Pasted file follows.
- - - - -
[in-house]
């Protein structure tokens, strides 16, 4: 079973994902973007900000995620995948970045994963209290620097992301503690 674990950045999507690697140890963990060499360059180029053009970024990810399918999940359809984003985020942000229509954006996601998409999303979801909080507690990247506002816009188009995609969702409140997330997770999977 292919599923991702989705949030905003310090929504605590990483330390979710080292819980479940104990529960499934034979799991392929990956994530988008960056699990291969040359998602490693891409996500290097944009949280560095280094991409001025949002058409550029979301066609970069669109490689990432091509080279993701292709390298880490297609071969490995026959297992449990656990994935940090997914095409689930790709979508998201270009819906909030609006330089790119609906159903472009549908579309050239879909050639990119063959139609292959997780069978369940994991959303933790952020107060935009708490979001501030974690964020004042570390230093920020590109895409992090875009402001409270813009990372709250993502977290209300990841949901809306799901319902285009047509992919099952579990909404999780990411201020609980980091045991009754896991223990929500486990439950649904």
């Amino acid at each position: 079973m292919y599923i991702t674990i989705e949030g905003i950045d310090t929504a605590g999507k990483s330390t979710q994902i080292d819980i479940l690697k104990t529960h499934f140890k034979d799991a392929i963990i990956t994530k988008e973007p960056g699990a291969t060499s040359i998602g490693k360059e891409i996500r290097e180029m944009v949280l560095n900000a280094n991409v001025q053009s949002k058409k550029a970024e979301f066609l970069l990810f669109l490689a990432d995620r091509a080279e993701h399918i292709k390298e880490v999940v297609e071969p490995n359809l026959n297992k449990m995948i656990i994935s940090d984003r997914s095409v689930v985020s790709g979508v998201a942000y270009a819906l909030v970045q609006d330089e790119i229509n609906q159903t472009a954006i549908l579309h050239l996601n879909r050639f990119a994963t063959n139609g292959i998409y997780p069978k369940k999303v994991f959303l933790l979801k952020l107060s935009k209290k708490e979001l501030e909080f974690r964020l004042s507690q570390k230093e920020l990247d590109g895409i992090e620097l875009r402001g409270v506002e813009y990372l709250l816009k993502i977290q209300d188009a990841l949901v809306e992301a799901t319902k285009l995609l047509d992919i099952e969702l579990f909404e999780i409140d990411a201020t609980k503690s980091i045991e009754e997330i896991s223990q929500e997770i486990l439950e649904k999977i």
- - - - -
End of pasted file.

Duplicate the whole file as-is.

[in-house]
């Protein structure tokens, strides 16, 4: 079973994902973007900000995620995948970045994963209290620097992301503690 674990950045999507690697140890963990060499360059180029053009970024990810399918999940359809984003985020942000229509954006996601998409999303979801909080507690990247506002816009188009995609969702409140997330997770999977 292919599923991702989705949030905003310090929504605590990483330390979710080292819980479940104990529960499934034979799991392929990956994530988008960056699990291969040359998602490693891409996500290097944009949280560095280094991409001025949002058409550029979301066609970069669109490689990432091509080279993701292709390298880490297609071969490995026959297992449990656990994935940090997914095409689930790709979508998201270009819906909030609006330089790119609906159903472009549908579309050239879909050639990119063959139609292959997780069978369940994991959303933790952020107060935009708490979001501030974690964020004042570390230093920020590109895409992090875009402001409270813009990372709250993502977290209300990841949901809306799901319902285009047509992919099952579990909404999780990411201020609980980091045991009754896991223990929500486990439950649904």
């Amino acid at each position: 079973m292919y599923i991702t674990i989705e949030g905003i950045d310090t929504a605590g999507k990483s330390t979710q994902i080292d819980i479940l690697k104990t529960h499934f140890k034979d799991a392929i963990i990956t994530k988008e973007p960056g699990a291969t060499s040359i998602g490693k360059e891409i996500r290097e180029m944009v949280l560095n900000a280094n991409v001025q053009s949002k058409k550029a970024e979301f066609l970069l990810f669109l490689a990432d995620r091509a080279e993701h399918i292709k390298e880490v999940v297609e071969p490995n359809l026959n297992k449990m995948i656990i994935s940090d984003r997914s095409v689930v985020s790709g979508v998201a942000y270009a819906l909030v970045q609006d330089e790119i229509n609906q159903t472009a954006i549908l579309h050239l996601n879909r050639f990119a994963t063959n139609g292959i998409y997780p069978k369940k999303v994991f959303l933790l979801k952020l107060s935009k209290k708490e979001l501030e909080f974690r964020l004042s507690q570390k230093e920020l990247d590109g895409i992090e620097l875009r402001g409270v506002e813009y990372l709250l816009k993502i977290q209300d188009a990841l949901v809306e992301a799901t319902k285009l995609l047509d992919i099952e969702l579990f909404e999780i409140d990411a201020t609980k503690s980091i045991e009754e997330i896991s223990q929500e997770i486990l439950e649904k999977i």